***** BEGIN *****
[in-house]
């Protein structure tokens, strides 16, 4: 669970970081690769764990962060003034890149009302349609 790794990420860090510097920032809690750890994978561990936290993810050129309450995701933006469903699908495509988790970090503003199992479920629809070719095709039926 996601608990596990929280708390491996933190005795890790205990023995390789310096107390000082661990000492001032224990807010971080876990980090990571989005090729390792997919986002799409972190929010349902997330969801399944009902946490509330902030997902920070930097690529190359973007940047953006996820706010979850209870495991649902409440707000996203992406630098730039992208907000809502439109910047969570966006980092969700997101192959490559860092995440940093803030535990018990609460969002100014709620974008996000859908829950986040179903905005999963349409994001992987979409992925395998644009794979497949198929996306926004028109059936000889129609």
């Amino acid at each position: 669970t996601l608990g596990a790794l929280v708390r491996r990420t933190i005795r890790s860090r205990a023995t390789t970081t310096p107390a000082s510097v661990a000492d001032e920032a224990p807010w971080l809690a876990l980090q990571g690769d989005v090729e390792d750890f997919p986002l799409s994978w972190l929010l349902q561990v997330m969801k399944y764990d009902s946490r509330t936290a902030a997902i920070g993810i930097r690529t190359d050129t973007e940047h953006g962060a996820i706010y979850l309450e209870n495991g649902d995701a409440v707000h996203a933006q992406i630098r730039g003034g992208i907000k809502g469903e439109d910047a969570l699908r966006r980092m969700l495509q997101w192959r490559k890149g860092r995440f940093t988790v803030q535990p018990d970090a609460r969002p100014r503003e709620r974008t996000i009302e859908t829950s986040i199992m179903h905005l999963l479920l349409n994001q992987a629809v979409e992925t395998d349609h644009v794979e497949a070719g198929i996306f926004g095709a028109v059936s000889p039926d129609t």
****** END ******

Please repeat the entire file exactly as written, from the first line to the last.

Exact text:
[in-house]
């Protein structure tokens, strides 16, 4: 669970970081690769764990962060003034890149009302349609 790794990420860090510097920032809690750890994978561990936290993810050129309450995701933006469903699908495509988790970090503003199992479920629809070719095709039926 996601608990596990929280708390491996933190005795890790205990023995390789310096107390000082661990000492001032224990807010971080876990980090990571989005090729390792997919986002799409972190929010349902997330969801399944009902946490509330902030997902920070930097690529190359973007940047953006996820706010979850209870495991649902409440707000996203992406630098730039992208907000809502439109910047969570966006980092969700997101192959490559860092995440940093803030535990018990609460969002100014709620974008996000859908829950986040179903905005999963349409994001992987979409992925395998644009794979497949198929996306926004028109059936000889129609």
């Amino acid at each position: 669970t996601l608990g596990a790794l929280v708390r491996r990420t933190i005795r890790s860090r205990a023995t390789t970081t310096p107390a000082s510097v661990a000492d001032e920032a224990p807010w971080l809690a876990l980090q990571g690769d989005v090729e390792d750890f997919p986002l799409s994978w972190l929010l349902q561990v997330m969801k399944y764990d009902s946490r509330t936290a902030a997902i920070g993810i930097r690529t190359d050129t973007e940047h953006g962060a996820i706010y979850l309450e209870n495991g649902d995701a409440v707000h996203a933006q992406i630098r730039g003034g992208i907000k809502g469903e439109d910047a969570l699908r966006r980092m969700l495509q997101w192959r490559k890149g860092r995440f940093t988790v803030q535990p018990d970090a609460r969002p100014r503003e709620r974008t996000i009302e859908t829950s986040i199992m179903h905005l999963l479920l349409n994001q992987a629809v979409e992925t395998d349609h644009v794979e497949a070719g198929i996306f926004g095709a028109v059936s000889p039926d129609t």